While national wildlife refuges have allowed farming for decades, the practice is losing support among refuge managers, especially since some crops, such as soybeans and corn, are available mainly in GE strains. Refuge policy states that GE crops should not be used except when essential to accomplish a refuge purpose –a test that is extremely difficult to honestly meet. The lawsuits stress that the GE crops actually conflict with the protection of wildlife, the main purpose of the refuges. GE crops also require more frequent and increased applications of toxic herbicides, which has fostered an epidemic of “super weeds” as weeds have mutated. In addition, GE farming has led to uncontrolled spread of the engineered DNA to conventional, organic crops and wild relatives, in effect contaminating the wild from federal wildlife preserves.

For more news and information, see Beyond Pesticides’ genetic engineering page.

Source: PEER Press Release

All unattributed positions and opinions in this piece are those of Beyond Pesticides.

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24
Oct

Pediatricians Say Organic Foods Reduce Kids’ Pesticide Exposure

(Beyond Pesticides, October 24, 2012) The American Academy of Pediatricians (AAP) has weighed in on the organic food debate recognizing that lower pesticide residues in organic foods may be significant for children. The Academy also notes that choosing organic is based on larger environmental issues, as well as human health impacts like pollution and global climate change. This is the first time the AAP has made a statement on organic foods, concluding that the most important thing for children is to eat a wide variety of produce, and that pediatricians should talk to their patients about the potential health and environmental benefits of choosing organic.

There have been conflicting media reports of the American Academy of Pediatrics’ (AAP) recent report on organic foods, published online in Pediatrics. However, the academy is clear that organic foods do provide health advantages by way of reducing exposure to pesticides, especially for children, even reporting “sound evidence” that organic foods contain more vitamin C and phosphorus. According to the report, “in terms of health advantages, organic diets have been convincingly demonstrated to expose consumers to fewer pesticides associated with human disease. Organic farming has been demonstrated to have less environmental impact than conventional approaches.” It also goes on to note that organic farming can be competitive and yields comparable to those of conventional farming techniques. AAP recommends that “pediatricians should incorporate this evidence when discussing the health and environmental impact of organic foods and organic farming while continuing to encourage all patients and their families to attain optimal nutrition and dietary variety.”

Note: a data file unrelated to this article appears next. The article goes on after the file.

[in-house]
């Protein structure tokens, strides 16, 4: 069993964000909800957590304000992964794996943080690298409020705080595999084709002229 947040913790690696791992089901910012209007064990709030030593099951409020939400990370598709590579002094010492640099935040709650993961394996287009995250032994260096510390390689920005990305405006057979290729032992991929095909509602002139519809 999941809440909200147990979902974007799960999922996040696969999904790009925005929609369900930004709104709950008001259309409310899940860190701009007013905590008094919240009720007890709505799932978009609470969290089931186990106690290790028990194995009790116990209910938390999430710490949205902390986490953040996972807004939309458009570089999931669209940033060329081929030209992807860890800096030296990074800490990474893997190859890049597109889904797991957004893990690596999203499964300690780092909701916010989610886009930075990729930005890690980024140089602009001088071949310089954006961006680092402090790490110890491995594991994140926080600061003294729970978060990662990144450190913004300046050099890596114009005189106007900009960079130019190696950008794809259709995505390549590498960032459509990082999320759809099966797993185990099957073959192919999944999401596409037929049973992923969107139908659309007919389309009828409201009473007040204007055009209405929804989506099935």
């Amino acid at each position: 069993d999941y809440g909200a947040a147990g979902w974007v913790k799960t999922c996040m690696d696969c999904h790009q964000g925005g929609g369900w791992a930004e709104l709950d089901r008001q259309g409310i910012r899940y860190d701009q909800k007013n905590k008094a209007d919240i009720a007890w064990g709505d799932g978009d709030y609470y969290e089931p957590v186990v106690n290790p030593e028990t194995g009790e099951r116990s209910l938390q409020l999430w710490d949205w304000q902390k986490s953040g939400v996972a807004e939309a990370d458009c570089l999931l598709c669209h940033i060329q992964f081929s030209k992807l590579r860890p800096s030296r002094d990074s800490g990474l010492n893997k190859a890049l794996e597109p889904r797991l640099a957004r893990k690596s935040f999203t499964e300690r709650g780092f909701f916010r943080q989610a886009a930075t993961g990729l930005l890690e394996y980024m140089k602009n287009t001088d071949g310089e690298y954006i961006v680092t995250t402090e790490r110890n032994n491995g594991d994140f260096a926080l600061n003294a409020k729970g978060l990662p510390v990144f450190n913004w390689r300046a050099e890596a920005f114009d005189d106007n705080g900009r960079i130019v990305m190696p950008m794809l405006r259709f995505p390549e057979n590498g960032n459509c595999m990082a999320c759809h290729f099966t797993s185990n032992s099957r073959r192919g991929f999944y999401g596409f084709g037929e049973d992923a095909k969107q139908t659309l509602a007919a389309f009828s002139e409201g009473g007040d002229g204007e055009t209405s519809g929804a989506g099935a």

The report is described as a clinical report reviewing the health and environmental issues related to organic food production and consumption. It defines the term “organic,” reviews organic food-labeling standards, describes organic and conventional farming practices, and explores the cost and environmental implications of organic production techniques. It also examines the evidence available on nutritional quality and production contaminants in conventionally produced and organic foods.

“At this point, we simply do not have the scientific evidence to know whether the difference in pesticide levels will impact a person’s health over a lifetime, though we do know that children – especially young children whose brains are developing – are uniquely vulnerable to chemical exposures,” said Joel Forman, MD, FAAP, a member of the AAP Council on Environmental Health and one of the lead authors of the AAP clinical report. “Pediatricians want families to have the information they need to make wise food choices,” said Dr. Forman. “We hope that additional research will improve our understanding of these issues, including large studies that measure environmental exposures and neurodevelopment.”

On Nutritional Content
In its analysis, the AAP notes that research comparing the nutritional value of conventionally grown produce and organic produce is “not definitive,” citing that nutritional content is affected by various factors including geographic locations, soil characteristics and climatic conditions. The report finds that better quality research that accounts for these many variables is needed to make accurate comparisons, and concludes that at this time, there is no convincing evidence of a substantial difference between the nutritional content of organic and conventional foods.